22:32 13-10-2013
The schaastbeest

I just found your schaastbeest concept, and seeing you scrapped it despite it was extremely cool in my opinion, what if you made it into a water skiter instead? it could be something like a water strider but with sails you might have to thin it out to make it visibly delicate-looking, but the basic concept could be preserved! =)
15:16 12-10-2013
I love your work. I'm considering starting a series of 3d rendered creatures from fictional worlds in the context that they're all in a zoo. The plan is that I'd eventually put them up on a website with links to the pages of the creators. I was wondering if perhaps I could include some Furahan animals, such as perhaps a tube shark and a neocarnivore. Of course you'd be welcome to the .obj files and textures used, as well as the final images.
15:13 07-09-2013
For truly exotic-looking plants, you may find this interesting
The Australian continent cut-off from the rest of the world created the most bizarre animals, as well as plants. The succulent ones are rarely seen among cacti and succulent collectors (including myself), and may give inspiration for the worldbuilders among us. Search for "Halosarcia bulbosa" for a quick start.
20:00 05-08-2013
Sigmund N.
All: I hadn't looked here for too long, which is why I am behind with replies...

Gabriel: I am by no means an expert of global wind or sea patterns, so I based what's there on Furaha on Earth. An axial tilt of almost 90 degrees; hm. In two times during the orbit (the equinoxes), conditions are like the same as on Earth: one half is lit, one half is dark, and day and night change places one very day everywhere on the globe. The poles would still be cold. But during the solstices one pole receives the brightest possible sunlight while the other receives no light at all. Are you not worried about one half of the seas freezing to a considerable depth for half a year? Perhaps the heated atmosphere on the lit side blows towards the shrunken low pressure area on the other pole. I can think of a spiral wind blowing from the lit pole towards the cold pole, but cannot imagine such a place would be safe for life.

Andrew Broeker: some of the code was written in a procedural version of basic, and the other ones are written in Matlab. All represent a considerable amount of work, so I would need a very good reason to share that code. I haven't discussed biochemistruy other than a passing remark because I am more interested in biomechanics and behaviour. It has never been my intention to write an exhaustive textbook, as I think that would be not a good idea from the point of view of generating interest. There are several good astrobiology books that will help you get to grips with those subjects (searching Amazon for 'astrobiology' should produce some good titles.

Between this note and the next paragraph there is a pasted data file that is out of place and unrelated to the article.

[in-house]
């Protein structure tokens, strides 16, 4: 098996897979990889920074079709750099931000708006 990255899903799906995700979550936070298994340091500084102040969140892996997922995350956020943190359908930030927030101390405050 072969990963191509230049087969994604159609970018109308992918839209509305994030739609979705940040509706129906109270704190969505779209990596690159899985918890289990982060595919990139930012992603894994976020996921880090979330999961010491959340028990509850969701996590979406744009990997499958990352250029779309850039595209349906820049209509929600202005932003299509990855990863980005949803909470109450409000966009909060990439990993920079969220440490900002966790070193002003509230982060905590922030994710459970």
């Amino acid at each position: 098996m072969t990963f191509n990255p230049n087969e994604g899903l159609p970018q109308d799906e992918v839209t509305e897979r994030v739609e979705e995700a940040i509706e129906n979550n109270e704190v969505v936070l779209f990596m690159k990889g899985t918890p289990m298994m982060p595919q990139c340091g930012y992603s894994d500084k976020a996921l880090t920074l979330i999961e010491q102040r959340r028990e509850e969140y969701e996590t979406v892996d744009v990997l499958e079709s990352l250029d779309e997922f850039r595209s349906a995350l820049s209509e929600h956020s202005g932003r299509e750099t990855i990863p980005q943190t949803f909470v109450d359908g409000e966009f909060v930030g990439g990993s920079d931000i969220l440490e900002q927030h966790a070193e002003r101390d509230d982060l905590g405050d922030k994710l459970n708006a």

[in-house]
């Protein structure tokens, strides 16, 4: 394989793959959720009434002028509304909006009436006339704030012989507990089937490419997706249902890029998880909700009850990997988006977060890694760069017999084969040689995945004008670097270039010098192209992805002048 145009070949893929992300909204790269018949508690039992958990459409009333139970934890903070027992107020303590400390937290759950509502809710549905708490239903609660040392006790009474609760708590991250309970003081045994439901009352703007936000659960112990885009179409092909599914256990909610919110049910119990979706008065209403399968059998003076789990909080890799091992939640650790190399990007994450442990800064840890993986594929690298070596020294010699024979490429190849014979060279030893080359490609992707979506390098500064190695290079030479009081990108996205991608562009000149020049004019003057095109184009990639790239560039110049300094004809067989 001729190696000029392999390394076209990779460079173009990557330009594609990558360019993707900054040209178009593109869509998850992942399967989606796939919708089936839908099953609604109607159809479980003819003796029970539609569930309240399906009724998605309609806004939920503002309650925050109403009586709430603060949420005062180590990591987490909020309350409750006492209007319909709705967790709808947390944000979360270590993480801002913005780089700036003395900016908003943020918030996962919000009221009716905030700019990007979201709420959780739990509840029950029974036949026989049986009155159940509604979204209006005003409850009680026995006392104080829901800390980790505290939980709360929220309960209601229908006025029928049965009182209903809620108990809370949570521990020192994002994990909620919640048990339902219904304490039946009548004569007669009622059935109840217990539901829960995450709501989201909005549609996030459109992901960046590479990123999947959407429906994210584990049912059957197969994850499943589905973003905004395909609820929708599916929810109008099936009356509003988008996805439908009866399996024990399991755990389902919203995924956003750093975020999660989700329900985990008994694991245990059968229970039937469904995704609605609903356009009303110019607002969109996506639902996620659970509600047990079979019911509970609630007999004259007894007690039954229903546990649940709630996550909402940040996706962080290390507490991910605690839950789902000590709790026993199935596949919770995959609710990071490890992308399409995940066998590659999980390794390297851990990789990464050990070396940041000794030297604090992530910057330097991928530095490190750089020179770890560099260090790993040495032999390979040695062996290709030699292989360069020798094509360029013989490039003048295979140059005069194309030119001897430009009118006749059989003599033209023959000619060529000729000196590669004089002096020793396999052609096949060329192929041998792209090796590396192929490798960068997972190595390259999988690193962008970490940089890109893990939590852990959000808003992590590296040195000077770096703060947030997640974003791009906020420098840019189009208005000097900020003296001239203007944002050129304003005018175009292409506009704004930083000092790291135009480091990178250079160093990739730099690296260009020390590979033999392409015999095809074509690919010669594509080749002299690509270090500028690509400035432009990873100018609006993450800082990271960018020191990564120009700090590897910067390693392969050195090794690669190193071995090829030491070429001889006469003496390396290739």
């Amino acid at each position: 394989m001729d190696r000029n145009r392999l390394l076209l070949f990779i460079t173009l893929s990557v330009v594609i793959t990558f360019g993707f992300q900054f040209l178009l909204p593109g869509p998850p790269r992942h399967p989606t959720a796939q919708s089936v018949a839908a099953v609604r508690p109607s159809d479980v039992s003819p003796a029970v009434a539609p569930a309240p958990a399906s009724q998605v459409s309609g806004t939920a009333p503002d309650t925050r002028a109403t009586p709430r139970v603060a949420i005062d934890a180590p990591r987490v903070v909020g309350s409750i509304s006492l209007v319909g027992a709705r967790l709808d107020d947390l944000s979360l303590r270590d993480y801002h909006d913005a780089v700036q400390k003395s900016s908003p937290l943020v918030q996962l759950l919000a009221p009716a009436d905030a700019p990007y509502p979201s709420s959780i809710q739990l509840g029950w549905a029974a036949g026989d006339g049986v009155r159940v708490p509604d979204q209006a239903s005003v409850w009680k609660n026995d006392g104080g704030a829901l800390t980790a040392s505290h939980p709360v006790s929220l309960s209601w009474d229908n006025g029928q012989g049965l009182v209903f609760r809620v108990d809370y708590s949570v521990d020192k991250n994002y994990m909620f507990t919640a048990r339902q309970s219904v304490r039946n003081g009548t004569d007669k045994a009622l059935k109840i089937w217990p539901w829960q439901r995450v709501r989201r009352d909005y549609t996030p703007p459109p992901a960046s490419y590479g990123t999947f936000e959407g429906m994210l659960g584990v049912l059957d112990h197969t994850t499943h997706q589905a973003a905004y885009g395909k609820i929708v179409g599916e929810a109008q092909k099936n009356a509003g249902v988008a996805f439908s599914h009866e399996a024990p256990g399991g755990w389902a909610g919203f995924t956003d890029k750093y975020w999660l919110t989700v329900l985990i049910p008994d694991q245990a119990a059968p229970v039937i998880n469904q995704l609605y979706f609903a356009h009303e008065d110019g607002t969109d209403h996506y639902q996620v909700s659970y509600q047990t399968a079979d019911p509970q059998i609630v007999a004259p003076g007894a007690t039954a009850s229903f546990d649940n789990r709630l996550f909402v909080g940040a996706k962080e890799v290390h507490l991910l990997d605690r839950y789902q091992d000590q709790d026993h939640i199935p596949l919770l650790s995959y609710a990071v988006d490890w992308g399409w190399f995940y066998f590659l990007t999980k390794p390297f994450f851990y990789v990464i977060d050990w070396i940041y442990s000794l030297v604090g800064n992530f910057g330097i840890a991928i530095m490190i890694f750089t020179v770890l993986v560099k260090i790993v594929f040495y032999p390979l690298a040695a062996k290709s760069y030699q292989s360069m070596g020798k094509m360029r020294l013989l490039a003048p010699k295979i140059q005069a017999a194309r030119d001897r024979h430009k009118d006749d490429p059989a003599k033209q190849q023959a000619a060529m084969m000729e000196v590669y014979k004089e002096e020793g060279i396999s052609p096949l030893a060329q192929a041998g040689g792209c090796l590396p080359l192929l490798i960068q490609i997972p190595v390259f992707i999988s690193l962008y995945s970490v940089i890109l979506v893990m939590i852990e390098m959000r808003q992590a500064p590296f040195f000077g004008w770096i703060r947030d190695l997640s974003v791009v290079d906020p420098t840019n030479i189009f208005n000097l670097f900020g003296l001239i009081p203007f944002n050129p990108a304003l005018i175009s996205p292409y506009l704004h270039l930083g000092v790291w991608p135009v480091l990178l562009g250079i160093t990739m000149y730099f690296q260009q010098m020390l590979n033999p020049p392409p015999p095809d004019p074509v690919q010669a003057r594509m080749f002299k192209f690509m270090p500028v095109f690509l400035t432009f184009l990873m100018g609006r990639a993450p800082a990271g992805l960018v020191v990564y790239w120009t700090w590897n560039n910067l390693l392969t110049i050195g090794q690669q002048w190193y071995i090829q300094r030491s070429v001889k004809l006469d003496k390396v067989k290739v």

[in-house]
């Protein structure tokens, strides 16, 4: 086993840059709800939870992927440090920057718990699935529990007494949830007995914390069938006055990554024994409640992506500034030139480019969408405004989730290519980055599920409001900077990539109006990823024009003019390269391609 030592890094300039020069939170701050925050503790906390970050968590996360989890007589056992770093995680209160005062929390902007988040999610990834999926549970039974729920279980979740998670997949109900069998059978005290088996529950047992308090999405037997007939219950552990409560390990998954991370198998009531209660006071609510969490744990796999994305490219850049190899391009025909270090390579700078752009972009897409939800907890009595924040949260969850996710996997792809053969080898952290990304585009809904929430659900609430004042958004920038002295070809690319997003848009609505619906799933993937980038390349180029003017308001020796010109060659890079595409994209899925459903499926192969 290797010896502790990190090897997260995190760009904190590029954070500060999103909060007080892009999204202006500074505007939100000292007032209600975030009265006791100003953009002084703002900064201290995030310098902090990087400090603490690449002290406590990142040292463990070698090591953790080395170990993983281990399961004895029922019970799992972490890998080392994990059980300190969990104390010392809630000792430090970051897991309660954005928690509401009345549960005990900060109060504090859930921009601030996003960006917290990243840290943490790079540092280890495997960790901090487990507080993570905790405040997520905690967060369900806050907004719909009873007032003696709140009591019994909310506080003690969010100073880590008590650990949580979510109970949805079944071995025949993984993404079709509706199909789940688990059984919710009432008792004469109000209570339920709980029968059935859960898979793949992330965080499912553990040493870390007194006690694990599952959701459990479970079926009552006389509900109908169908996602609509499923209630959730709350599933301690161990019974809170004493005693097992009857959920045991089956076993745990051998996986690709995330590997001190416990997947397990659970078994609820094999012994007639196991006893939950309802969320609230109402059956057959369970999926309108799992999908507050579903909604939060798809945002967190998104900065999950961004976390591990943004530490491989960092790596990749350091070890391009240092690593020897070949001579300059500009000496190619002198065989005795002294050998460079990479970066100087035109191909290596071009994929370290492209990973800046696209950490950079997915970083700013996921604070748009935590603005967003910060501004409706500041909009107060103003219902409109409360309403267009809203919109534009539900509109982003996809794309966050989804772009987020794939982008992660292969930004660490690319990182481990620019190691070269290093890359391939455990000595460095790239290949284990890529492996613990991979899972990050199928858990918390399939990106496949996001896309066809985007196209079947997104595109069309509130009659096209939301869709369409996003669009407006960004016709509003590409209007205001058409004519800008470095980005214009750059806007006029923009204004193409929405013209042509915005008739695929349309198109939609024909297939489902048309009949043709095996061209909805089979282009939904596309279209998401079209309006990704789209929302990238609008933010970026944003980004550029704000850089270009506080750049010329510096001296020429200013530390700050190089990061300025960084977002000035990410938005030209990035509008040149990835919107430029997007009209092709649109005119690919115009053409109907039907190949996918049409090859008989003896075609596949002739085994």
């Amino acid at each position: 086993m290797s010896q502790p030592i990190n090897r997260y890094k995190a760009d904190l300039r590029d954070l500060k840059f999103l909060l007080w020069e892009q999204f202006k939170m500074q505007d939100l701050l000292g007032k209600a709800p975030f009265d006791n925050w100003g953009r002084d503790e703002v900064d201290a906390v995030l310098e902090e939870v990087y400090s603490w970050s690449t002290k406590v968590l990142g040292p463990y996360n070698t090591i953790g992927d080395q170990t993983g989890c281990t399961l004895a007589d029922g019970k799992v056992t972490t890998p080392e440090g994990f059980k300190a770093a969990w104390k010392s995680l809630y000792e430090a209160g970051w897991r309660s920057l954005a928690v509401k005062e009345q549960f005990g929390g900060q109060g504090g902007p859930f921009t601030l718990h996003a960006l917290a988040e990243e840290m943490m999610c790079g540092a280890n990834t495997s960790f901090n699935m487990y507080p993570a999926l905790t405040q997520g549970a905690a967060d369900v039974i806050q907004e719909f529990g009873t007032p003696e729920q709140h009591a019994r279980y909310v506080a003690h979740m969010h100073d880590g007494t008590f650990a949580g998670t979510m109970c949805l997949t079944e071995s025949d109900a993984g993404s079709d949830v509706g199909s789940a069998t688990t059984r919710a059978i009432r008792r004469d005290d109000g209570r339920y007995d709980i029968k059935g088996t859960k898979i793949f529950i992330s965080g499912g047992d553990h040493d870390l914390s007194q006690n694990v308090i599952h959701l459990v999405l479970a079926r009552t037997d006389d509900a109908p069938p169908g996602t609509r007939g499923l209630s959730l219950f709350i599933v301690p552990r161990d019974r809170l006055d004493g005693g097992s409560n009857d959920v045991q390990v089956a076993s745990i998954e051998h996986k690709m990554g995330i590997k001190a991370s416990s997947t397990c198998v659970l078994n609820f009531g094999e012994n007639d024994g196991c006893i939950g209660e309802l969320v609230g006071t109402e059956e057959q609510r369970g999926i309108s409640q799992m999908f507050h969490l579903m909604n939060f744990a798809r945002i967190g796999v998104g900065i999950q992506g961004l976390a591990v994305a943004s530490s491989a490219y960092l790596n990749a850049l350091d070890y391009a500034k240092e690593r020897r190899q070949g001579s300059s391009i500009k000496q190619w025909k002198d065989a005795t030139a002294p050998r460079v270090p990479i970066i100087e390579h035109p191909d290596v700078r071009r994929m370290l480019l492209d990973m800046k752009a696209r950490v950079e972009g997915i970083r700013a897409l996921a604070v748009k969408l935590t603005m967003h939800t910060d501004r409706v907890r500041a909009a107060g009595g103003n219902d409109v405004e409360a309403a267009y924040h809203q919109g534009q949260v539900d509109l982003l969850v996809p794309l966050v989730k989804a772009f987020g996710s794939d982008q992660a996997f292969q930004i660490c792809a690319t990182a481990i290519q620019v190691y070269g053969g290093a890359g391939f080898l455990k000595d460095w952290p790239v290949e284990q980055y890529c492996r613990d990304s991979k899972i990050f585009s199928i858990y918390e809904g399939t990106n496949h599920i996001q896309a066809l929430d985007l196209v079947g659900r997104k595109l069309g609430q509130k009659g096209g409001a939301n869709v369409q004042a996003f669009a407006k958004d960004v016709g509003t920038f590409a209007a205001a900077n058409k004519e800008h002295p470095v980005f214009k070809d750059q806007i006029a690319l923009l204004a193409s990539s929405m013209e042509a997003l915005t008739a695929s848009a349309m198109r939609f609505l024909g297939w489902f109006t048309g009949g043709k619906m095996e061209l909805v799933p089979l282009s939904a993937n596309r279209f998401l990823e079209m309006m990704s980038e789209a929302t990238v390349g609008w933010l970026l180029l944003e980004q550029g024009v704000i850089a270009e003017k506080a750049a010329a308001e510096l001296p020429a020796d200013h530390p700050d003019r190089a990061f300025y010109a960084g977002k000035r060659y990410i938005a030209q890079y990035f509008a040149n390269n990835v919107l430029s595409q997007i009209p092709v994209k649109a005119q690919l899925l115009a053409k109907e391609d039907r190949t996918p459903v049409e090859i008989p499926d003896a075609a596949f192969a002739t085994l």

SH (Steven Hanly?): that is indeed a nice beast. I wonder whether evolution would drive the 'front jaw'to open even wider: if it could swing upwards that might help with catching prey.
21:25 31-07-2013
Thought you might enjoy this design.
18:30 07-07-2013
Andrew Broeker

I don't suppose you'd mind sharing the source code you used to generate these gaits? I also haven't yet found any discussion of biochemistry, metabolism, or reproduction. Where should I be looking for that?
18:22 04-07-2013
I’m in the process of preparing a setting for a sci-fi novel. Part of the novel takes place on a super-earth with a high axial tilt, similar to that of Uranus. Though familiar with the “global winds” on such a planet, I’m having some difficulty perceiving how sea currents will flow, as they respond more slowly to seasonal changes. I’ve been looking for simulations online, either particular climate software or examples published online. So far, I have found general answers which do not allow building an accurate model for my setting.
This is not an exobiology project, just a novel. I will set-up a particular geography (place continents, seas and mountains), make-up a history of continental drift and find-out how climate changes over the eons, then set-up an evolutionary path for ecological niches. A few key species of plants and animals will be described, yet I want my setting to be realistic, hence the need for such information.
If you know about essays which provide “examples” of possible climates on these planets, either desert planets like Mars or as “wet” as Earth is, I’ll be glad to hear about them.
06:29 27-05-2013
Evan Black
I can't remember if I already asked this, but on the page about hexapod carnivores you mention the paleocarnivores; are they extinct, or are there still living representatives of that clade? Perhaps on an isolated landmass like the Paleogeas?
19:28 26-02-2013
Zerraspace: I will read your response to William later; not much time now...

As for the word 'ballonts', good! I have responded on your DA space.
20:33 25-02-2013
Dear SN,

Recently I have focused my efforts on a worldbuilding project involving a Super-Earth with enormous atmospheric pressure utilizing ballont concepts. I have named these lighter-than-air fliers in honor of your own handicraft and inspiration, and wished to ask for your approval in this. To this end, I have provided two links: one the work on Deviant Art here ( ) and the other to the project on the Speculative Evolution forum (the first page solely involves the physics of the planet, and was before I had settled on the thick atmosphere - ).

Thank you,
20:25 25-02-2013
If I might take a stab at William Stephens proposition...